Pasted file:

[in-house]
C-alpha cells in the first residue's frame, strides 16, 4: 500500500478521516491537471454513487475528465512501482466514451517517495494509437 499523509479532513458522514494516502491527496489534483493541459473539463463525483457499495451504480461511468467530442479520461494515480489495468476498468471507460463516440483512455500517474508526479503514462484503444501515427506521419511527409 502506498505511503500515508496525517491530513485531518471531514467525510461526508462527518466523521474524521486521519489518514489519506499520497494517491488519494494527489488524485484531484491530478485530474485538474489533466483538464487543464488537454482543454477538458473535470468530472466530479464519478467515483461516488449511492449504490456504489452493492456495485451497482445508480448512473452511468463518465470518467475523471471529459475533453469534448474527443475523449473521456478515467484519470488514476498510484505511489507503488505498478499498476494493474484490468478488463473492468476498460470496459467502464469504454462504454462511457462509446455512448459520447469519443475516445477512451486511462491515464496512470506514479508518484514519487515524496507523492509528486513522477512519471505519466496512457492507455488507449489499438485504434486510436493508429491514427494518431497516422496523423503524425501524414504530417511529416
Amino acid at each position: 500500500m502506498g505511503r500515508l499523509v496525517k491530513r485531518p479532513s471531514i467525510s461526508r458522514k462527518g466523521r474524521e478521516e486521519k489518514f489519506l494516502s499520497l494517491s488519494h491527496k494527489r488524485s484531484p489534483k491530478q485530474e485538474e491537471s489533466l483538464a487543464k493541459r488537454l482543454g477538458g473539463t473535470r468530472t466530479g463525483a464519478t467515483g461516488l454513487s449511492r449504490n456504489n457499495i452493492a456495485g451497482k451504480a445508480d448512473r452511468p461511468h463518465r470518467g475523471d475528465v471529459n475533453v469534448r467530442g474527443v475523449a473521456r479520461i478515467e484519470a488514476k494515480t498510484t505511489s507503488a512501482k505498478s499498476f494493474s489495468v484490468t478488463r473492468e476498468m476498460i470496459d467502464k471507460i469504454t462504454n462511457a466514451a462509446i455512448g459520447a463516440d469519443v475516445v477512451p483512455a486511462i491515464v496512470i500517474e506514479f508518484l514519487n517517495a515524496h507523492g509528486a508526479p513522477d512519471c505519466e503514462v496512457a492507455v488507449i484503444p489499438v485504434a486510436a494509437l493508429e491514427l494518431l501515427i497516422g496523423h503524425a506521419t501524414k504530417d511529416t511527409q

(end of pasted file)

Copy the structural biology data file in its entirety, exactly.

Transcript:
[in-house]
C-alpha cells in the first residue's frame, strides 16, 4: 500500500478521516491537471454513487475528465512501482466514451517517495494509437 499523509479532513458522514494516502491527496489534483493541459473539463463525483457499495451504480461511468467530442479520461494515480489495468476498468471507460463516440483512455500517474508526479503514462484503444501515427506521419511527409 502506498505511503500515508496525517491530513485531518471531514467525510461526508462527518466523521474524521486521519489518514489519506499520497494517491488519494494527489488524485484531484491530478485530474485538474489533466483538464487543464488537454482543454477538458473535470468530472466530479464519478467515483461516488449511492449504490456504489452493492456495485451497482445508480448512473452511468463518465470518467475523471471529459475533453469534448474527443475523449473521456478515467484519470488514476498510484505511489507503488505498478499498476494493474484490468478488463473492468476498460470496459467502464469504454462504454462511457462509446455512448459520447469519443475516445477512451486511462491515464496512470506514479508518484514519487515524496507523492509528486513522477512519471505519466496512457492507455488507449489499438485504434486510436493508429491514427494518431497516422496523423503524425501524414504530417511529416
Amino acid at each position: 500500500m502506498g505511503r500515508l499523509v496525517k491530513r485531518p479532513s471531514i467525510s461526508r458522514k462527518g466523521r474524521e478521516e486521519k489518514f489519506l494516502s499520497l494517491s488519494h491527496k494527489r488524485s484531484p489534483k491530478q485530474e485538474e491537471s489533466l483538464a487543464k493541459r488537454l482543454g477538458g473539463t473535470r468530472t466530479g463525483a464519478t467515483g461516488l454513487s449511492r449504490n456504489n457499495i452493492a456495485g451497482k451504480a445508480d448512473r452511468p461511468h463518465r470518467g475523471d475528465v471529459n475533453v469534448r467530442g474527443v475523449a473521456r479520461i478515467e484519470a488514476k494515480t498510484t505511489s507503488a512501482k505498478s499498476f494493474s489495468v484490468t478488463r473492468e476498468m476498460i470496459d467502464k471507460i469504454t462504454n462511457a466514451a462509446i455512448g459520447a463516440d469519443v475516445v477512451p483512455a486511462i491515464v496512470i500517474e506514479f508518484l514519487n517517495a515524496h507523492g509528486a508526479p513522477d512519471c505519466e503514462v496512457a492507455v488507449i484503444p489499438v485504434a486510436a494509437l493508429e491514427l494518431l501515427i497516422g496523423h503524425a506521419t501524414k504530417d511529416t511527409q